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Danielle Moss: Thriving in Health

Danielle Moss: Thriving in Health

Danielle Moss, Thriving in Health

A mentally healthy workplace, Danielle Moss explains, is a workplace that proactively identifies work-related risks to mental health, and takes actions to prevent them from having an impact on worker mental health.

Danielle is a social worker, with over 20 years of experience across Victorian public hospitals as a clinician, an educator and a leader. She has spent a considerable amount of her career working in a clinical context with patients and families to help them navigate complex systems when they’re unwell. Over time, she also developed an interest in positive psychology and wellbeing.

This led to an interest in the systems in which the people who care for others work – in other words, healthcare systems, and whether they help or hinder our workforce to thrive; and what can we do about it. So when presented with an opportunity to work on a project looking at ‘how we can create systems change to prevent mental injury in our health workforce’, she jumped at the chance.

‘When it came up a few years ago, this opportunity was something really new,’ she explains. ‘It still is really new: workplace mental health and wellbeing, from a work health and safety perspective. It’s an emerging space.’

Thriving in Health

Called Thriving in Health, the project is funded by WorkSafe’s WorkWell Mental Health Improvement Fund. It was born out of an alarming increase in mental injury claims being submitted to WorkSafe, even before the pandemic. ‘There was a concern, prior to COVID, that there was an increase in claims, as well as an anticipated continued increase,’ Danielle says. ‘It had been brewing, and it’s now been exposed.’

Noting that people with workplace mental health injuries can stay out of the workforce longer than those with physical injuries, Danielle says that something had to change. ‘Change is hard, and it often takes time. We just can’t lose sight of leaning into it, being curious, talking about it, having opportunities to engage and understand, and share expertise,’ she adds.

This is the work that Thriving in Health is focused on. A key aspect of their work is about what Danielle calls a paradigm shift. ‘Previously, we’ve focused on workplace mental health and wellbeing at an individual level – helping people cope, helping people manage stress, resilience training etc. But it’s not the responsibility of the individual, so this has to shift. We need to understand what it is that can cause stress in the workplace. And we have to actually get in there to prevent that stress.’


The WorkWell Mental Health Improvement Fund supports many projects, across various industries, to look at how we can create systems change, with a particular emphasis on that paradigm shift from an individual focus to a systems focus. In other words, shifting responsibility for workplace mental health from the employee to the employer, to the industry, to the system.

Peninsula Health, working together with other hospitals, coordinates the Thriving in Health project, which has a three-pronged focus over four initiatives.

It is prevention focused first and foremost, while also acknowledging the importance of promotion and response. ‘The important thing is that we prevent people becoming unwell,’ Danielle explains. ‘At the same time we promote good mental health, and we respond to issues when they arise, and support those people who work with us that have mental illness, or may be returning to the workplace [following a mental health injury].’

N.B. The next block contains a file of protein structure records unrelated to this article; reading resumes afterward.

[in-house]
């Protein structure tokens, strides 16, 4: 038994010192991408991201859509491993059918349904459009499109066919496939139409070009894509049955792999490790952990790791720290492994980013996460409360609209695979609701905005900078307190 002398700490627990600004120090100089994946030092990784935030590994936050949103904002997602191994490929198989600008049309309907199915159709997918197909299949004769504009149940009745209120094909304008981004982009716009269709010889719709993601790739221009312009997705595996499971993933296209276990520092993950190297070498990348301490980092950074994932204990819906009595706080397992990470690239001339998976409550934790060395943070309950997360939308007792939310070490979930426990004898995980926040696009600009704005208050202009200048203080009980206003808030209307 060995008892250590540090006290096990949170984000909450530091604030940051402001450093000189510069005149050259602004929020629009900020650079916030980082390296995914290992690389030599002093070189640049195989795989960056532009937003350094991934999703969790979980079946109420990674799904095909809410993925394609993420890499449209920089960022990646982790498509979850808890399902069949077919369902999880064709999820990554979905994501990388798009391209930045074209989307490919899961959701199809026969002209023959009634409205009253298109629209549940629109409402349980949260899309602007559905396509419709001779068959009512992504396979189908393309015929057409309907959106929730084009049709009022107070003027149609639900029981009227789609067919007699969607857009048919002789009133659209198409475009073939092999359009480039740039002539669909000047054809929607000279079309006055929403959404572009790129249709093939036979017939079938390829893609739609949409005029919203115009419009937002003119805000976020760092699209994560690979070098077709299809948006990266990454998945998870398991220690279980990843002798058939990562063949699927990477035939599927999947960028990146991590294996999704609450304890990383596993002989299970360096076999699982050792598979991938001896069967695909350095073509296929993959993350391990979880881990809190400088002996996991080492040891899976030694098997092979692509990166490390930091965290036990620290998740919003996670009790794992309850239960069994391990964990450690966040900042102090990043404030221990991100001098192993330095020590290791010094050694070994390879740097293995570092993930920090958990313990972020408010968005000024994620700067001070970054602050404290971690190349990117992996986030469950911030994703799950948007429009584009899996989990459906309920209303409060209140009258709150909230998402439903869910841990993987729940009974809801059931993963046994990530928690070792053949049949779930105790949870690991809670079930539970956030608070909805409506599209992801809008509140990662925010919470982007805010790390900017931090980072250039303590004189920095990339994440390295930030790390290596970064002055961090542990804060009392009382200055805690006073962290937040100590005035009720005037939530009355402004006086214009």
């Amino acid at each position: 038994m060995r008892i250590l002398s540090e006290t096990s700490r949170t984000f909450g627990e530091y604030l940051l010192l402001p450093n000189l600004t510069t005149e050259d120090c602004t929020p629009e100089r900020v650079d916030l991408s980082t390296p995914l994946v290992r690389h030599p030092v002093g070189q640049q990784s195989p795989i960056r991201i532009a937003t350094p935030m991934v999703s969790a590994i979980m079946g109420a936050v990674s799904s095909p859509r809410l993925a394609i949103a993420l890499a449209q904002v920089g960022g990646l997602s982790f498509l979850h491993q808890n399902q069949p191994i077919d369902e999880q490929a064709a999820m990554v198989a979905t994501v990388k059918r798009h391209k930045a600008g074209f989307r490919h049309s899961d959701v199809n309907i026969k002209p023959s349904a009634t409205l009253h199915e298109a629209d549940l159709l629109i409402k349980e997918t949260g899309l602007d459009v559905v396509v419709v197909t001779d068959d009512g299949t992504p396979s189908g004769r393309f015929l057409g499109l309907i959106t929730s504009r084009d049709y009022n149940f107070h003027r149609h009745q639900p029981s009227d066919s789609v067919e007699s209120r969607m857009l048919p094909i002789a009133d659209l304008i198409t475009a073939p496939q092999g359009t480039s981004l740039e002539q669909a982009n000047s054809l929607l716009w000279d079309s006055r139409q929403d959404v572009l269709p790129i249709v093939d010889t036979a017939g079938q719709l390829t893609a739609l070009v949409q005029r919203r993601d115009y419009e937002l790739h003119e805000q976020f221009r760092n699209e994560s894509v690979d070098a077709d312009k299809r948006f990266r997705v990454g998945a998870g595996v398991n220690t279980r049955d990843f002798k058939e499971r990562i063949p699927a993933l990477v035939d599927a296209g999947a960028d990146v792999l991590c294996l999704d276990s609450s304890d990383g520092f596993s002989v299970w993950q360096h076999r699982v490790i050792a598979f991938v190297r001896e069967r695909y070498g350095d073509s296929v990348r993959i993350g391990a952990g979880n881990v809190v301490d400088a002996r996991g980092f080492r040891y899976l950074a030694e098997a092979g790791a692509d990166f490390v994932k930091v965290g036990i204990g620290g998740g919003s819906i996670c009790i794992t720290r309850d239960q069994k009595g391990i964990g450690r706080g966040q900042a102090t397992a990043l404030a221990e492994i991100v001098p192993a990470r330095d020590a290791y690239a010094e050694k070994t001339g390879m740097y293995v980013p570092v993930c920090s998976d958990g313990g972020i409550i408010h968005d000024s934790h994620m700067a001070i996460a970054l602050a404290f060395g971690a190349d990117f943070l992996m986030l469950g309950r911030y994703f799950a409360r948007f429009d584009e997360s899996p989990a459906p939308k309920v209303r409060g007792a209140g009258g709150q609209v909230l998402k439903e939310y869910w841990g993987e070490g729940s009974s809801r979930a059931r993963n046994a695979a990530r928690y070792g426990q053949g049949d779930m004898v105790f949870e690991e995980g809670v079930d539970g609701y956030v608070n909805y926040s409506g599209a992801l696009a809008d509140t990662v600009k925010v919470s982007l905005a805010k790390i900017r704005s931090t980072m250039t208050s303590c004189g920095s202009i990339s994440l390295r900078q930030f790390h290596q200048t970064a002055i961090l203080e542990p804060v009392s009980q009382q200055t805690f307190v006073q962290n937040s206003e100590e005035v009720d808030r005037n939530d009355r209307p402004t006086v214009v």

The four initiatives of Thriving in Health include:

  • two projects with the Black Dog Institute
    • Leading in Health: an on-line learning package helping leaders understand the importance of mentally healthy workplaces, as well as how to identify and manage ‘psychosocial hazards’ – factors related to the design and management of work that can cause stress – and how to create actions and behaviours that lead to better outcomes.
    • Job control: improving the mental health of nurses by enhancing their job control – this means enhancing the degree of influence nurses have over the way they do their work. ‘We know if we can enhance job control that we can improve or enhance mental health.’
  • the Critical Incident Response Project: a collaboration with FBG Group to establish a framework to help organisations to manage exposure to trauma or potentially traumatic events in the workplace.
  • Safety Sensescaping: A partnership with a designer at RMIT to look at workplace mental health and design, and the opportunities that exist to use design to enhance workplace mental health from a preventative lens.

OHS Conference

Danielle Moss will be presenting at the ANMF (Vic Branch) 2022 OHS conference, on Friday 18 March, on the topic of Thriving in Health and mentally healthy workplaces. Joining Danielle on the day will be speakers including:

  • Peter Collins and Dmitry Rozkin from WorkSafe Victoria, providing insights on WorkSafe’s prosecutions process in healthcare
  • Renata Musolino, Victorian Trades Hall Council’s OHS information officer, detailing resources available to supports HSRs, followed by an Ask Renata Q&A session
  • ANMF HSR of the Year award winners Alyce Dickson and Michelle Wagner, giving a presentation of a day in the life of an HSR
  • Martin Raspin, ANMF Vic Branch’s OHS Officer, reporting on the findings of the pilot OVA action campaign run by the Branch in 2021.